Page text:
Background: Assessment of concussion is primarily based on self-reported symptoms, neurological examination and neuropsychological testing. The neurophysiologic sequelae and the integrity of the corticomotor pathways could be obtained by evaluating motor evoked potentials (MEPs).
Objectives: To compare MEPs obtained through transcranial magnetic stimulation (TMS) in acutely concussed and non-concussed collegiate athletes.
Methods: Eighteen collegiate athletes (12 males, six females, aged 20.4 +/- 1.3 years) including nine subjects with acute concussion (<or=24 hours) matched to nine control subjects. TMS was applied over the motor cortex and MEP responses were recorded from the contralateral upper extremity. MEP thresholds (%), latencies (milliseconds per metre) and amplitudes were assessed. Central motor conduction time (CMCT) was calculated from MEP, M response and F wave latencies. Testing was performed on days 1, 3, 5 and 10 post-concussion.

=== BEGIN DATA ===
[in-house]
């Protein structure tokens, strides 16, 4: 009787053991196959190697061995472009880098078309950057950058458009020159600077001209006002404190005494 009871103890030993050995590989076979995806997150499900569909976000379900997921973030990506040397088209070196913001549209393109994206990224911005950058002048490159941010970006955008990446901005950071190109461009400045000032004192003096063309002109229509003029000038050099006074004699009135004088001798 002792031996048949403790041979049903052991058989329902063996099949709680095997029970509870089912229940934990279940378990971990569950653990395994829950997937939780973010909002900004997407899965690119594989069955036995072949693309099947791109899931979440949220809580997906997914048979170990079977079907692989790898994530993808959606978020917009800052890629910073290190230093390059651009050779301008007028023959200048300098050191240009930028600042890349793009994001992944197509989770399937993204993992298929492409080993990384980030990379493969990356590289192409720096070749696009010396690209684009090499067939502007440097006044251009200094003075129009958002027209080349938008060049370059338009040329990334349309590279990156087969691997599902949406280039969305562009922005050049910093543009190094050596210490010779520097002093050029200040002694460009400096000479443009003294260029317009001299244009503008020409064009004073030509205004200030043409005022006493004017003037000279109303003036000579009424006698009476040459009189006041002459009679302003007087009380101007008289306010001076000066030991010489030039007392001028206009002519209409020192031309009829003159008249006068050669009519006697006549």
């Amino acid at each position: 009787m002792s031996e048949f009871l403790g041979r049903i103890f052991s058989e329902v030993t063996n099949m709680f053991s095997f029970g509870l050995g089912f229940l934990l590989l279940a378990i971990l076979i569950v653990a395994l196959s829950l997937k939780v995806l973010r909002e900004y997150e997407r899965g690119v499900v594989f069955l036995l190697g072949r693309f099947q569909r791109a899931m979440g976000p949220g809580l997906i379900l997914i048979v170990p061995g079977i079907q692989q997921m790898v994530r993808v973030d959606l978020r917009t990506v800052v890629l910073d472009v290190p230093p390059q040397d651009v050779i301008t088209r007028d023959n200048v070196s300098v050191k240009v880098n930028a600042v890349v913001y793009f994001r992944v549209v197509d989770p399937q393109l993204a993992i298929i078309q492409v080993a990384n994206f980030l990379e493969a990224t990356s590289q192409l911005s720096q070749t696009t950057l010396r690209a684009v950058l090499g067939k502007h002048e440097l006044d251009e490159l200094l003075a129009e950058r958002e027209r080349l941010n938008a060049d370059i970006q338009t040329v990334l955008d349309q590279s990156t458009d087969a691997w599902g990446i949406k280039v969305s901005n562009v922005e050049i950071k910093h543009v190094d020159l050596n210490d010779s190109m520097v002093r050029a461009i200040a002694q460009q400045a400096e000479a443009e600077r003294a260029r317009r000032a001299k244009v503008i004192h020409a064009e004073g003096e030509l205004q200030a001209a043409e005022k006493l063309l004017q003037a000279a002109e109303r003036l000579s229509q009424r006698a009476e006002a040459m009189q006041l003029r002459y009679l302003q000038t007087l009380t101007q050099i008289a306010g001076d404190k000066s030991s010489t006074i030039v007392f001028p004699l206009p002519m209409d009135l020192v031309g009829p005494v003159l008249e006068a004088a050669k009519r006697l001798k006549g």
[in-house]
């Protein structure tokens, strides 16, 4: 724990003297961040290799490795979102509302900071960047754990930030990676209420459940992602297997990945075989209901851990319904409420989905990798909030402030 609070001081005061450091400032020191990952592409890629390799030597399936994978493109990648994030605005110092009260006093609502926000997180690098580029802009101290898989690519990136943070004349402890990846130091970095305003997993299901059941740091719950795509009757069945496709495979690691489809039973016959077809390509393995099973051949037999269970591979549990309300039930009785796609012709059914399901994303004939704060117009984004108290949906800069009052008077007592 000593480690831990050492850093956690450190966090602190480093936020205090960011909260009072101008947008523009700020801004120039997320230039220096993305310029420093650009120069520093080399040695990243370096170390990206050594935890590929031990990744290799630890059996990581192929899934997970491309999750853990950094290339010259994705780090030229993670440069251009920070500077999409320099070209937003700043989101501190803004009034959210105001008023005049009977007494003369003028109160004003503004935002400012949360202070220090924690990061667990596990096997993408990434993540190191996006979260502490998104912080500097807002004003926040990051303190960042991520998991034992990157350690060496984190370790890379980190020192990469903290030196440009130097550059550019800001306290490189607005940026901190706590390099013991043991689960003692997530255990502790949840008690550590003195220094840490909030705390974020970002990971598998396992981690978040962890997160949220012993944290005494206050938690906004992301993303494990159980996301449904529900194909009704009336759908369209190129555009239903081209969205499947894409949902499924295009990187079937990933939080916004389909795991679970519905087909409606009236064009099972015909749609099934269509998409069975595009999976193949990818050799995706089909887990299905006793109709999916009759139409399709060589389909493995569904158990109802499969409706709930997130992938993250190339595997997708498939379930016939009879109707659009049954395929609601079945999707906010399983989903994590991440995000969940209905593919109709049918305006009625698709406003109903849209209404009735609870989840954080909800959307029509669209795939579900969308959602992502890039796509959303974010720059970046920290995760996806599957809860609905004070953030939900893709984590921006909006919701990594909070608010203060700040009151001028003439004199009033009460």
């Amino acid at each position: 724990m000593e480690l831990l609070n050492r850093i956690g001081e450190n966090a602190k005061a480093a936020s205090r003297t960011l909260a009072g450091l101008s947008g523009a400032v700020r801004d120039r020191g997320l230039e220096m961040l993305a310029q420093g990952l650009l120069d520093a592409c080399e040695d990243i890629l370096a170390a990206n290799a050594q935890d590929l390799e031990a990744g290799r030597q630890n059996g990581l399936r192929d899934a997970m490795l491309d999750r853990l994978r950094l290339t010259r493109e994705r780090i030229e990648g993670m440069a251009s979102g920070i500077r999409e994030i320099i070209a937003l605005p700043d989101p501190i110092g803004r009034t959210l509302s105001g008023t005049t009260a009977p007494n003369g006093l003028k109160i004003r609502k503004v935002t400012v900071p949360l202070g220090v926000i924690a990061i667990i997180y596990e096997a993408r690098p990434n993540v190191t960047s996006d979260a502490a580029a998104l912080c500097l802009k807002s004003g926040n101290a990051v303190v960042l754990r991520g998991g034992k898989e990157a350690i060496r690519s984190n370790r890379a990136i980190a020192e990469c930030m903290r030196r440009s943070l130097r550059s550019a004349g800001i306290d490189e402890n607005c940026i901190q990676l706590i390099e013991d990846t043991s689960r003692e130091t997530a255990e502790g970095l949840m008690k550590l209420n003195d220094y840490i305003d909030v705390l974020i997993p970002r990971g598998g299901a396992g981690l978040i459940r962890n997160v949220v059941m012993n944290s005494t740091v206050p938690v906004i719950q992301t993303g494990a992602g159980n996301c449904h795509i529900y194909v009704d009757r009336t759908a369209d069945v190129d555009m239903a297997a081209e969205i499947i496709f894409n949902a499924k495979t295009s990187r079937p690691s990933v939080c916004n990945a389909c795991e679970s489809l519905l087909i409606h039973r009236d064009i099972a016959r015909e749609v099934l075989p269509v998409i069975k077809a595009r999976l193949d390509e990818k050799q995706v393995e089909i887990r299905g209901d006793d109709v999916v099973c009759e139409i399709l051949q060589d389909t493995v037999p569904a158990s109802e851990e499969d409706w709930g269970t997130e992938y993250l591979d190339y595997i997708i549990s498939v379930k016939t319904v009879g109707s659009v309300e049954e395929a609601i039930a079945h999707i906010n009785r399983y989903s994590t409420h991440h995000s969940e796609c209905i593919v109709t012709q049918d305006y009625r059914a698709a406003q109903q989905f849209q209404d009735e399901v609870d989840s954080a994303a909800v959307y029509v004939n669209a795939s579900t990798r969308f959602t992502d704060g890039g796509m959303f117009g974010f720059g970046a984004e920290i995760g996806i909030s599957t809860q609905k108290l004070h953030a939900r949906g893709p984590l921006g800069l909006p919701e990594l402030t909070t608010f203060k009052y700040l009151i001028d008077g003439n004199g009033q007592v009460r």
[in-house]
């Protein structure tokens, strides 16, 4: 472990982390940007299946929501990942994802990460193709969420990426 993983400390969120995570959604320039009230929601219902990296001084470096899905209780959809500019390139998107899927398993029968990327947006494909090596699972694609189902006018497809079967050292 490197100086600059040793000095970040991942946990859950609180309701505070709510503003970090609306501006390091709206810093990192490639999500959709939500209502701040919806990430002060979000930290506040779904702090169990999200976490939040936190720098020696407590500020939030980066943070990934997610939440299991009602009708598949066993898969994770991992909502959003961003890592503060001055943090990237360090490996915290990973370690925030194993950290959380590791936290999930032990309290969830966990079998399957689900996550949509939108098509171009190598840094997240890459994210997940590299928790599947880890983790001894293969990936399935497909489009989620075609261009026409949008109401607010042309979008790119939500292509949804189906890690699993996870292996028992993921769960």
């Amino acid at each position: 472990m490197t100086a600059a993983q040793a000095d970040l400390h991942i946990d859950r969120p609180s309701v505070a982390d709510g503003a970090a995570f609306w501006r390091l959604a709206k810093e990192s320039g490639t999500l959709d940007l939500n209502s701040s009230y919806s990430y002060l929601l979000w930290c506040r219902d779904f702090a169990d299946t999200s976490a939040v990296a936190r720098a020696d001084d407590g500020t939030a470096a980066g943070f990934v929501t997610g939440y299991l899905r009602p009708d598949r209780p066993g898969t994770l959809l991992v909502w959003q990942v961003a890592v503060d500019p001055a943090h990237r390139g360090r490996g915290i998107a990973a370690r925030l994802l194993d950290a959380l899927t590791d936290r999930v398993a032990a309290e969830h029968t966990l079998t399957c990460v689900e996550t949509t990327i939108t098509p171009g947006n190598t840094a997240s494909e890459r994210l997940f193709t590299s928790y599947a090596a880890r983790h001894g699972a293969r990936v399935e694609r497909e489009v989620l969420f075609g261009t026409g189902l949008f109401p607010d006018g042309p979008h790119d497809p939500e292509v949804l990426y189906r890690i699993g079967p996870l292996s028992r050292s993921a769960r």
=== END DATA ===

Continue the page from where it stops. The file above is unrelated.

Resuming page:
Results: Ulnar MEP amplitudes were significantly different between post-concussion days 3 and 5 (F(3,48) = 3.13, p = 0.041) with smaller amplitudes recorded on day 3 (0.28 +/- 0.10 ms m(-1)). Median MEP latencies were significantly longer (F(3,48) = 4.53, p = 0.023) 10 days post-concussion (27.1 +/- 1.4 ms m(-1)) compared to day 1 (25.7 +/- 1.5 ms m(-1)). No significant differences for motor thresholds or CMCTs were observed (p > 0.05).
Conclusion: MEP abnormalities among acutely concussed collegiate athletes provide direct electrophysiologic evidence for the immediate effects of concussion.